Sonate in G-dur BWV 1032 Oboe mit obligates Cembalo - Johann Sebastian Bach

transcr. Kurt Meier
Bach Sonate in G-dur BWV 1032 Oboe mit obligates Cembalo (transcr. Kurt Meier) (Fragmentergänzung: Oskar Peter)
Fragmentergänzung: Oskar Peter
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Amadeus Verlag
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Sonate in G-dur BWV 1032 Oboe mit obligates Cembalo - Johann Sebastian Bach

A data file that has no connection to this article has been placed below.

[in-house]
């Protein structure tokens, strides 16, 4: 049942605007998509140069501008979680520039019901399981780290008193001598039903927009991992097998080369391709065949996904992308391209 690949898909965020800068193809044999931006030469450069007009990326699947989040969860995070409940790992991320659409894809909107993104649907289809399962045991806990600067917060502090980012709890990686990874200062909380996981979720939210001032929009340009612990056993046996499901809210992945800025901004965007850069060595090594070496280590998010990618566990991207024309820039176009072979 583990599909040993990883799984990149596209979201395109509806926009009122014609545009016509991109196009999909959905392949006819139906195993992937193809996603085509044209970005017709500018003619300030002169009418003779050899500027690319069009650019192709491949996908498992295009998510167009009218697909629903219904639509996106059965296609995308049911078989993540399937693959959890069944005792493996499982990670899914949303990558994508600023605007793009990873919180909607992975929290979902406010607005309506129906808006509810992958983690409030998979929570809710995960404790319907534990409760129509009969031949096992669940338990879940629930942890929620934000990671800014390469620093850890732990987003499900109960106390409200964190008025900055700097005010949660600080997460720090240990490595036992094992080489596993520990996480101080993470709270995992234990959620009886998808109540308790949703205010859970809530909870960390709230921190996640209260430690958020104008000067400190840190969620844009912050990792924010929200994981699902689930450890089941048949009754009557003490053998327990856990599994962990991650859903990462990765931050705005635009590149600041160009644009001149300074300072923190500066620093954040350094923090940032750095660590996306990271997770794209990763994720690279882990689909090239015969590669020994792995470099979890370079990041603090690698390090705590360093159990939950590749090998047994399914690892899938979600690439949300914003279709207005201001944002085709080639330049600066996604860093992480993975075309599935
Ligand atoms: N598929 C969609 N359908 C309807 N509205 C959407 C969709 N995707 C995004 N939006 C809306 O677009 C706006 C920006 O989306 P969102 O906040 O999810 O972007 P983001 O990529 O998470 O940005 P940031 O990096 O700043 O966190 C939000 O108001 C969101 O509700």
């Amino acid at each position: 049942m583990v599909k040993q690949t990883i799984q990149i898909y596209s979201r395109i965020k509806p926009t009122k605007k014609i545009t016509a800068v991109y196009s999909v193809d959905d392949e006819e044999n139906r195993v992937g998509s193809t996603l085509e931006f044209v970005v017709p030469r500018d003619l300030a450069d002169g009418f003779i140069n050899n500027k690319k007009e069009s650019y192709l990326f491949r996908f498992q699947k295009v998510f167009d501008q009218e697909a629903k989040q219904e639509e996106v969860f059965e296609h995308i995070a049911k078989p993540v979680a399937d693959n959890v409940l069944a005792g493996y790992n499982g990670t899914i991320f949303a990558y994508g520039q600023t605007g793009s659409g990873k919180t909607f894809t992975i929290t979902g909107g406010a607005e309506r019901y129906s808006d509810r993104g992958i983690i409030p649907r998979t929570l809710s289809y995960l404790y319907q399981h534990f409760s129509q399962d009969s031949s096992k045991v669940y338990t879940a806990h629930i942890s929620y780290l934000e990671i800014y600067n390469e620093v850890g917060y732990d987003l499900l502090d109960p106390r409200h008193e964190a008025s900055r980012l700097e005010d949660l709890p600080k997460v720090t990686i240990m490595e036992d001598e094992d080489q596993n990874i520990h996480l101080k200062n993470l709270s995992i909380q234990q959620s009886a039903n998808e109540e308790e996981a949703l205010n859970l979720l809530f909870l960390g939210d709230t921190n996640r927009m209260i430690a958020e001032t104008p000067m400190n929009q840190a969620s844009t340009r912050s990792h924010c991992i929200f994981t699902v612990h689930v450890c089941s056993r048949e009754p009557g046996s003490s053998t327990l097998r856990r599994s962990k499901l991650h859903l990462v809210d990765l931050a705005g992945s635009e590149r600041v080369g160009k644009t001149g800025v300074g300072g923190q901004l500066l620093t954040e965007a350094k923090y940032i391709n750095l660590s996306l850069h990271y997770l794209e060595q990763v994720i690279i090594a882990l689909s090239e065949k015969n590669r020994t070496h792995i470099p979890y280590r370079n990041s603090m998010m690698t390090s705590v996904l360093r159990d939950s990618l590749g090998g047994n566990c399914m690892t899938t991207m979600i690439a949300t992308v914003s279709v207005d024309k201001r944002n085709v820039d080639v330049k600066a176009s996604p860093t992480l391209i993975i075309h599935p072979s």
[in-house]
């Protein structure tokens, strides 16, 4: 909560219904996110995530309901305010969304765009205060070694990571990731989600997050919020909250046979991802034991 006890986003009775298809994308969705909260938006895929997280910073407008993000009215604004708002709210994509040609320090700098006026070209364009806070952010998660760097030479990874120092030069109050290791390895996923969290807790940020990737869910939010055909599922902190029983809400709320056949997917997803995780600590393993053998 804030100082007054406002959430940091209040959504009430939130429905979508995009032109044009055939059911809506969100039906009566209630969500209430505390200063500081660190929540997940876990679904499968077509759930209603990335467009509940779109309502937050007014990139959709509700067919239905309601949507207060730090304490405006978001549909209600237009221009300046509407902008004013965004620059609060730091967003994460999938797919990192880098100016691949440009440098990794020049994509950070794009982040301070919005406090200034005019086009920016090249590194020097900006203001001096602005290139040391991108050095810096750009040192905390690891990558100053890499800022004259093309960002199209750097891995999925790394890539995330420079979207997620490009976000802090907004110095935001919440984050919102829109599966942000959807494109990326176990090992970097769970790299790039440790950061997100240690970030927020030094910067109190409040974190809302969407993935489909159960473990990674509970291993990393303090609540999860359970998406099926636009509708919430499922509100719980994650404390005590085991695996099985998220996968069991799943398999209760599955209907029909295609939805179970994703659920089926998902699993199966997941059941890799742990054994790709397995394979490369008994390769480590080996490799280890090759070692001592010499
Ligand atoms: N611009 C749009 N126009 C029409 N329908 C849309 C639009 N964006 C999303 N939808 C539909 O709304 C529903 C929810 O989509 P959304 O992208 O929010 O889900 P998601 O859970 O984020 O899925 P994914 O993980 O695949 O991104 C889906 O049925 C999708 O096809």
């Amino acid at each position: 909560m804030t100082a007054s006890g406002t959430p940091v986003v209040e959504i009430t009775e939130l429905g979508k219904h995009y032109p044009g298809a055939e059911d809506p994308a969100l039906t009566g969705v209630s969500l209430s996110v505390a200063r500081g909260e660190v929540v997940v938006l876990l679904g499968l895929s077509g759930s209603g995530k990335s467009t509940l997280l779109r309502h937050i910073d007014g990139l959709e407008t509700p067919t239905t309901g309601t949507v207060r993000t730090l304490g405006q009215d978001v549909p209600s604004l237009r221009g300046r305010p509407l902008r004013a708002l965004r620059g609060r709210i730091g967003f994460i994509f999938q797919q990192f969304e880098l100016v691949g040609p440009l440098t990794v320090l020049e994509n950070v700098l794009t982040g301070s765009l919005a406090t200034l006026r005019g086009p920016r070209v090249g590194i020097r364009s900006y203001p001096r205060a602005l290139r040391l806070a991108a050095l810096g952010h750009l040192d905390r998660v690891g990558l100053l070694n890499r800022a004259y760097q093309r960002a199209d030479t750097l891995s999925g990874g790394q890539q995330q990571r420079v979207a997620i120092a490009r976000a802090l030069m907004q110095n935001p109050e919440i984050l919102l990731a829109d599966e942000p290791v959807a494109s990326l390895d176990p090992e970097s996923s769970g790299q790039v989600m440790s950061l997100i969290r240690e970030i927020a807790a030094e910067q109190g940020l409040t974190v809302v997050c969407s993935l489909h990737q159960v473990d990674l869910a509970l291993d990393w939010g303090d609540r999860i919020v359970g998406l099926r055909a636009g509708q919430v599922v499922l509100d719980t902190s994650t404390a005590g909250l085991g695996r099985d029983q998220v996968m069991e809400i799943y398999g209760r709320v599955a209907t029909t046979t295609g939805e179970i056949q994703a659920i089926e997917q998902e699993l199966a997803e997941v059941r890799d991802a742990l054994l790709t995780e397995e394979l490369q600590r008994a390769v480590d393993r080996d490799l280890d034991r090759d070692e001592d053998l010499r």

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Is it conceivable that Johann Sebastian Bach, who in his passions and cantatas gave various oboe instruments the most satisfying, expressive and emotional solos, wrote no chamber music works for this instrument? Despite the parody process usual at the time and ubiquitous among many baroque composers? Consider for instance the Brandenburg Concertos and the secular cantatas, from which many movements were later used in cantatas and oratorios, or the introductory Sinfonia to the 2nd part of the cantata Die Himmel erzählen die Ehre Gottes, BWV 76, for oboe d’amore, viola da gamba and continuo, which in 1727 (4 years later) Bach turned into the first movement of his 4th organ trio sonata (BWV 528). The two flute sonatas in A major (BWV 1032) and b minor (BWV 1030) may have had a similar destiny, as Bach returned to them in 1736, possibly reworking them – both may have originated in Cöthen. For the b minor sonata this hypothesis is supported by an autograph of the harpsichord part in g minor, which sadly lacks the concertante instrument’s part. For the A major sonata we are dependent on suppositions. At least Bach research agrees that it was preceded by a simpler instrumental trio (Wolfgang Schmieder, Bach-Werk-Verrzeichnis, 2nd edition, 1990). The numerous corrections in the autograph are interesting, possibly suggesting attempts at improving the part-writing. The sonata in A major has a relatively modest range for the flute (d’ to e’’’), and many passages lie uncomfortably low. Might this be the transcription of an original version for oboe? The range, the structure with its suitable pauses for breath, and the lack of wide leaps and chord sequences would suit the oboe, and transposition to G major provides a tonality favourable to its technique, without altering a single note. Sadly, the first movement of this sonata exists only as a fragment. According to page numbers, some 46 measures are missing after the first 62, before reaching the last two surviving measures. We are grateful to Oskar Peter for permission to reuse his reconstruction of the missing measures in the edition of the flute sonatas. For the rest, we follow the text based on recent Bach research.

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